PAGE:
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Burundi


The African Union's special rapporteur on freedom of expression and access to information, Commissioner Pansy Tlakula, has launched an auspicious initiative in East Africa to counter criminal defamation and sedition laws. Since independence, authorities and business interests in the East and Horn region have used criminal laws on sedition, libel, and insult--often relics of former, colonial administrations--to silence their critics in the press. "Criminal defamation laws are nearly always used to punish legitimate criticism of powerful people, rather than protect the right to a reputation," Tlakula said in a statement.

Patrick Paggio
Niyonkuru is recovering from a bullet wound to the arm. (Courtesy Patrick Paggio
Niyonkuru)

Burundi's government took unusually swift action last week in response to the police shooting of a radio reporter, after the journalist sought information at a roadblock in the capital Bujumbura where market vendors were allegedly being "taxed" for passage. Perhaps the shooting could have been averted if authorities had bothered to discipline officers involved in previous attacks on journalists.

Burundi journalists react to tear gas at Tuesday's protest. (Teddy Mazina)

On Tuesday, Burundi's press corps did what it has done for the past three weeks: protest the imprisonment of one of its own. Hassan Ruvakuki is a reporter jailed since November 28, 2011 on anti-state charges; for the first time, the journalists wore white t-shirts showing Ruvakuki in his green prison uniform. But this time, the reaction by police caught journalists by surprise.

Hassan Ruvakuki (IWACU)

At 8 o'clock Tuesday morning roughly 50 Burundian journalists silently marched around the courthouses in the capital, Bujumbura, and the offices of the justice minister, protesting the imprisonment of their colleague, Hassan Ruvakuki.

"They sentenced him to three years without following the law," said Patrick Nduwimana, one of the protest organizers and the interim director of local private radio station Bonesha FM. A week earlier, on Tuesday, January 8, an appeals court in Burundi had sentenced Ruvakuki, a reporter for Bonesha FM and the French government-backed Radio France Internationale, to three years imprisonment for "working with a criminal group."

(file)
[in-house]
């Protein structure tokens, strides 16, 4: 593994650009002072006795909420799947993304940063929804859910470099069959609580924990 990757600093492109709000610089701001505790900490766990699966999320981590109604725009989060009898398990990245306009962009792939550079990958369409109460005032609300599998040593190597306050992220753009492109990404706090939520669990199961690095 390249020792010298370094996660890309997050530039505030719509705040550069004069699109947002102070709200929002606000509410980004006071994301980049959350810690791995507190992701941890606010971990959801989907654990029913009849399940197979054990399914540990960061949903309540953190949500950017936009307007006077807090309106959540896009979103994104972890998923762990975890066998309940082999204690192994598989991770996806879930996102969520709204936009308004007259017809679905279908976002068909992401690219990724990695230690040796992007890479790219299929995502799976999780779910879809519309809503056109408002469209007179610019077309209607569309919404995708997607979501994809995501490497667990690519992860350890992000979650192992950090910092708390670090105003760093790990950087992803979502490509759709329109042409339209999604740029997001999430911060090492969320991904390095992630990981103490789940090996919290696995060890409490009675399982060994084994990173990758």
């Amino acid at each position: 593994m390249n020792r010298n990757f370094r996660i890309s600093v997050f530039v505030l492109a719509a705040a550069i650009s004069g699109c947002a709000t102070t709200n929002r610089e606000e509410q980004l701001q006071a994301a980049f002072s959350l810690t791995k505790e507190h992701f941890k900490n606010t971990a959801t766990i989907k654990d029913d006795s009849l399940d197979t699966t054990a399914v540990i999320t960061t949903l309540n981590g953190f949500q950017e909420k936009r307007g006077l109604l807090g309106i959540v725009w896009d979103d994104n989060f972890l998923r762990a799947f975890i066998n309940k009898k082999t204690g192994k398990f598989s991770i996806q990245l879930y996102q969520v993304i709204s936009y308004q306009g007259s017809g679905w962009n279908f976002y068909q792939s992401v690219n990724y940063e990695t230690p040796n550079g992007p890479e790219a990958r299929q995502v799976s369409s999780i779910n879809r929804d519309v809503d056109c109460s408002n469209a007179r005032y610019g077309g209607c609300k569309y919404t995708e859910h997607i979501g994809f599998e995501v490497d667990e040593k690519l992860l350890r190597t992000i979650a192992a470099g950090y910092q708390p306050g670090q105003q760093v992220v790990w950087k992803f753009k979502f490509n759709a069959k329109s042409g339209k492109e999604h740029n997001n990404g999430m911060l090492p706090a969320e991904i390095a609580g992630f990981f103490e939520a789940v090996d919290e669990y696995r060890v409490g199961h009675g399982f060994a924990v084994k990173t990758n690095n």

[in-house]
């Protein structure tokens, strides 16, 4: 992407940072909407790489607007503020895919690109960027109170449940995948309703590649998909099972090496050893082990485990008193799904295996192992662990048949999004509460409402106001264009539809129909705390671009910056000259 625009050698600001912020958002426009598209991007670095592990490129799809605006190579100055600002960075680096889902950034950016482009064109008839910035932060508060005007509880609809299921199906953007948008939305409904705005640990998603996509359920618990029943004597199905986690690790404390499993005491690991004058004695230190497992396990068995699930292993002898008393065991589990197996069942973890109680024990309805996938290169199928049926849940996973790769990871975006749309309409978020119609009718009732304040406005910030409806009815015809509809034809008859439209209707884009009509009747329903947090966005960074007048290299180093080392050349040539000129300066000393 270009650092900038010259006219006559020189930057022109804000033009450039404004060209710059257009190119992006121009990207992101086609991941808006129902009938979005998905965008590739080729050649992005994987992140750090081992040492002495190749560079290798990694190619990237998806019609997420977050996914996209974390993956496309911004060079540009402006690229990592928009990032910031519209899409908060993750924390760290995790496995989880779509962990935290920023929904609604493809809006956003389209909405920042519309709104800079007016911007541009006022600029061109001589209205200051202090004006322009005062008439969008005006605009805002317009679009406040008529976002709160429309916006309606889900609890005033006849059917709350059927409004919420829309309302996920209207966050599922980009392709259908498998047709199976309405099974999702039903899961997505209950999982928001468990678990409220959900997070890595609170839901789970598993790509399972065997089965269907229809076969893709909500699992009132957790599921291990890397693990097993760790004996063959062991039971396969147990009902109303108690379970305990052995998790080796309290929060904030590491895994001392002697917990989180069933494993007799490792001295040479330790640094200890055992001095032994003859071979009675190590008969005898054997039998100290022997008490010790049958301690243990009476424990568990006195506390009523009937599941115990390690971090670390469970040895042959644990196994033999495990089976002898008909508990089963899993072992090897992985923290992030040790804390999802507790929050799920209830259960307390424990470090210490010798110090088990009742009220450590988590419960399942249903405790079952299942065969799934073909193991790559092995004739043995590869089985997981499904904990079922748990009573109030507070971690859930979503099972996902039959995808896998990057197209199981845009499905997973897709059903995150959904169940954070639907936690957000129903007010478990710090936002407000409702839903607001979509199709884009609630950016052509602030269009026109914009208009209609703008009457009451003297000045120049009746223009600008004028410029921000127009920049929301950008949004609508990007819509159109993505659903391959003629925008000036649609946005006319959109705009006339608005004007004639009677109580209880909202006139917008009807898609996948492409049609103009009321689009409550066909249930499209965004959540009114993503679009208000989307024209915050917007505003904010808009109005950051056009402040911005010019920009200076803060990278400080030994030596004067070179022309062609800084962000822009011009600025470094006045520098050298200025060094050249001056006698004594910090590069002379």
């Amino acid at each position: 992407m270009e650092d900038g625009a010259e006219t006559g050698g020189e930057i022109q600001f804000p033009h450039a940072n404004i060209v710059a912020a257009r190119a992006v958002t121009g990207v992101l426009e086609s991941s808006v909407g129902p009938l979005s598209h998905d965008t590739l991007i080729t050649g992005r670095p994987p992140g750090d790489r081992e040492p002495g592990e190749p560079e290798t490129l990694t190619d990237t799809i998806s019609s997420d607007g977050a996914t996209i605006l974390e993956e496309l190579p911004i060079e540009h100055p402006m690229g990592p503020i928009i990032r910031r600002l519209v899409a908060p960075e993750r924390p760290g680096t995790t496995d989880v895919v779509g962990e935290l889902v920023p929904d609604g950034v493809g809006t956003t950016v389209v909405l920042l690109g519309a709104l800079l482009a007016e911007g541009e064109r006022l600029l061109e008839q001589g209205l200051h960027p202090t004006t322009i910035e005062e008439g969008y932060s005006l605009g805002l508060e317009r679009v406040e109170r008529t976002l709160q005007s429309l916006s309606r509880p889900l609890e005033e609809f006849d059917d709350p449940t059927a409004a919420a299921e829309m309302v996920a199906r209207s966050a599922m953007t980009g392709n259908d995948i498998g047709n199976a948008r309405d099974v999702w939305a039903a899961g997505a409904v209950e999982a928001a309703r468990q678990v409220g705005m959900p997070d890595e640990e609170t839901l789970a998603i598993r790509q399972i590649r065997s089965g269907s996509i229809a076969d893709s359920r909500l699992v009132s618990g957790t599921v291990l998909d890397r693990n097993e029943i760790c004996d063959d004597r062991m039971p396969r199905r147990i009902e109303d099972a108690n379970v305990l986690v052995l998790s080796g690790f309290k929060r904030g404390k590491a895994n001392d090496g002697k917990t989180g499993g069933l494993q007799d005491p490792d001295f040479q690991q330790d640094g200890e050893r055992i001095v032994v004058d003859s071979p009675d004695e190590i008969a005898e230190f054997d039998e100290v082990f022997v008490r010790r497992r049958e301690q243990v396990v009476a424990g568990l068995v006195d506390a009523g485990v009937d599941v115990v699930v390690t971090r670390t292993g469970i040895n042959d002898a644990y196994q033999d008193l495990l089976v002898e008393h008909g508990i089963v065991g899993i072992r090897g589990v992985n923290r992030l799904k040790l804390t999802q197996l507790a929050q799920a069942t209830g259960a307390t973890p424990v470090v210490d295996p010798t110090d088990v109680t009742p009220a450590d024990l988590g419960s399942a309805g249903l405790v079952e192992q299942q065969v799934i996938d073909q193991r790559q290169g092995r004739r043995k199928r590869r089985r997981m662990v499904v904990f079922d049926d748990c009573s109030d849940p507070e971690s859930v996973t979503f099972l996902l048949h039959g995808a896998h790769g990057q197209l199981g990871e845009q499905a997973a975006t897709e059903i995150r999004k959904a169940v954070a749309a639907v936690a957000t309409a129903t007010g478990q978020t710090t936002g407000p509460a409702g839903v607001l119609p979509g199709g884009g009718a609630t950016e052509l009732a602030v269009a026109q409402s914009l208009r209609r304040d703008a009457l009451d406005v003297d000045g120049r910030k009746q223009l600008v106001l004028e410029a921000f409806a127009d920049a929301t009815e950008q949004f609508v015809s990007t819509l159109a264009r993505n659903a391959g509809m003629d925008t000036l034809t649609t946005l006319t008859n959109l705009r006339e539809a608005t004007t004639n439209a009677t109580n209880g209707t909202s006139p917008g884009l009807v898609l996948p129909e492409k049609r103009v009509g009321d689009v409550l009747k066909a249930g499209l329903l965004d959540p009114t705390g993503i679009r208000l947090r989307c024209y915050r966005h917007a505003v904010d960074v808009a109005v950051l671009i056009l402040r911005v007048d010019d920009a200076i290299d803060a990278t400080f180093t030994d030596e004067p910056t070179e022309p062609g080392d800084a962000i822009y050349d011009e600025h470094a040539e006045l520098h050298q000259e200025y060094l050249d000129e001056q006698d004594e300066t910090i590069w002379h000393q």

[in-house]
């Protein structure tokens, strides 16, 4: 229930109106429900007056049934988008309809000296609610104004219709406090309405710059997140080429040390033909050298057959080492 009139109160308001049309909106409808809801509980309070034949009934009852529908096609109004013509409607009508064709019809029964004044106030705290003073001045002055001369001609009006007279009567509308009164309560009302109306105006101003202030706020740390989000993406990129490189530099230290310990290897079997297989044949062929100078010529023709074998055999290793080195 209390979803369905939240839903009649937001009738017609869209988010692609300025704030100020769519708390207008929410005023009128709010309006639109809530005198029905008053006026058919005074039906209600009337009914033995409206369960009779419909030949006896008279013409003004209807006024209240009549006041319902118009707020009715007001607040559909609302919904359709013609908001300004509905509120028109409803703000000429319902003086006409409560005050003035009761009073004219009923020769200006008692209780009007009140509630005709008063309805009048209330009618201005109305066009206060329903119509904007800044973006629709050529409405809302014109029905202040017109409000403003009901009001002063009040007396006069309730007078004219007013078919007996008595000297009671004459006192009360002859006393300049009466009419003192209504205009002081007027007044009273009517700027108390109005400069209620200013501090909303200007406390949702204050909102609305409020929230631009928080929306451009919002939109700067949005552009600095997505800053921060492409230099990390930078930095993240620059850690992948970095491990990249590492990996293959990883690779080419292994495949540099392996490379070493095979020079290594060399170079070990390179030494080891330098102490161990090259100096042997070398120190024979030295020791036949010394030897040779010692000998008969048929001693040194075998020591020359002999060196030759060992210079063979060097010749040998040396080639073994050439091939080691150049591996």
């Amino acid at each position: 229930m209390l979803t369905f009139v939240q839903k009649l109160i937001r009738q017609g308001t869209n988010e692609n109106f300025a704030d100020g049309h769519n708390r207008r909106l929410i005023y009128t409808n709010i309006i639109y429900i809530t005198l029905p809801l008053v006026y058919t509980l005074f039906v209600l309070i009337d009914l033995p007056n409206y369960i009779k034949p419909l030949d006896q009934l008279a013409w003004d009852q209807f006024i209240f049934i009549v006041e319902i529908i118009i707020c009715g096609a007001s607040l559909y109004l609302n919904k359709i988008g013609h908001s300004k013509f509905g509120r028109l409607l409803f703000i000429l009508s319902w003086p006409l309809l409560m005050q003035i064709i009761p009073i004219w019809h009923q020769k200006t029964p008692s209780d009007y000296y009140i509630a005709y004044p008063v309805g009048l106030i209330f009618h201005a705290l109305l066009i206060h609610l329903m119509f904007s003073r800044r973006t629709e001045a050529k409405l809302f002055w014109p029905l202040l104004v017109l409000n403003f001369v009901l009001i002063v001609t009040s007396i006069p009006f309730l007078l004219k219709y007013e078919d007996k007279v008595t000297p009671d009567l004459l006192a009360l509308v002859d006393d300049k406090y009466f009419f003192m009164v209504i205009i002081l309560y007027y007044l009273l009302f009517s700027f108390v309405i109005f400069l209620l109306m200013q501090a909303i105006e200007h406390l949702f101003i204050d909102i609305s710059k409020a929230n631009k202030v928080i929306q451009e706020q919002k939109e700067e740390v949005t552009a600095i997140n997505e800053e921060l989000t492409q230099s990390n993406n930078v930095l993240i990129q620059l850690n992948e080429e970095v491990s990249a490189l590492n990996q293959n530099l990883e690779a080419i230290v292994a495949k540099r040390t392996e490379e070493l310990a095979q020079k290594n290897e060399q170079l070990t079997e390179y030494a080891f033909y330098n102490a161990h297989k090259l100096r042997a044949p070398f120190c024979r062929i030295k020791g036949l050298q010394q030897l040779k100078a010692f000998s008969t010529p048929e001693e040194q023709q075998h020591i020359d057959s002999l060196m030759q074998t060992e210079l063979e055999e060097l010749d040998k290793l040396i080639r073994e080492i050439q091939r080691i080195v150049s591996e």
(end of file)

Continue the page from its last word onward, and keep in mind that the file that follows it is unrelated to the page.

Burundi media defy censorship order

A woman mourns at the burial of a man killed in the Gatumba shooting. (Reuters)

Tensions between the Burundi government and the local press are bound to increase as several media this week defied an order not to investigate or discuss a recent massacre. While officials say the measure is "temporary" and necessary to safeguard national unity and the course of justice, independent journalists are asserting their right to publish information in the interest of public accountability.

Rugurika (CPJ)

It's possible that no journalist in the world has received more court summonses in recent weeks than Editor Bob Rugurika of Burundi's Radio Publique Africaine (RPA), a station founded by CPJ award-winner Alexis Sinduhije.

On Tuesday, for the fifth time since July 18, Rugurika was interrogated by a magistrate in the capital, Bujumbura, about programs aired by his station, according to news reports and CPJ research. The magistrate allegedly asked Rugurika to "correct" a broadcast that pointed out that a 1996 U.N. report had implicated an official involved in the setting up of Burundi's Truth and Reconciliation Commission in a massacre, RPA Editor-in-Chief Eric Manirakiza told CPJ.

Kavumbagu (AFP)
As recently as April, the state prosecutor in Burundi demanded journalist Jean-Claude Kavumbagu be put away for life. But just a month later, Africa's only jailed online journalist was a free man. A relentless international campaign by press freedom groups, human rights activists and Western governments had paid off.
Journalists at CPJ's Nairobi launch of Attacks on the Press today. (CPJ)At CPJ's book launch of our annual survey of press freedom conditions across the world, Attacks on the Press, today in Nairobi, we focused on the growing theme of challenges to investigative journalism in Africa, with a particular look at East Africa. The subject certainly resonated with the local and foreign journalists here. 
'The media is now considered part of the opposition,' a civil society leader told CPJ. Seen here is 'opposition' station Radio Publique Africaine, in Bujumbura. (CPJ)After 2006, Burundi's government and media relations seemed promising. The airwaves had been open to private broadcasters for years; the president held frequent press conferences, and the government commended the unified press for its professional 2010 pre-election coverage. "The president had organized an open dialogue with the press before the elections," Information Minister Concilie Nibigira told CPJ. "It is the only country I know who would hold regular meetings with the media." 

Kavumbagu (AFP)

"They like me in here," editor Jean-Claude Kavumbagu said of his fellow prisoners. But sub-Saharan Africa's only jailed online journalist still pays protection money to stay safe in Bujumbura's Mpimba Prison.

The Net Press editor has been here since police arrested him on July 17. He was charged with treason over an article that questioned the competence of Burundi's security services.

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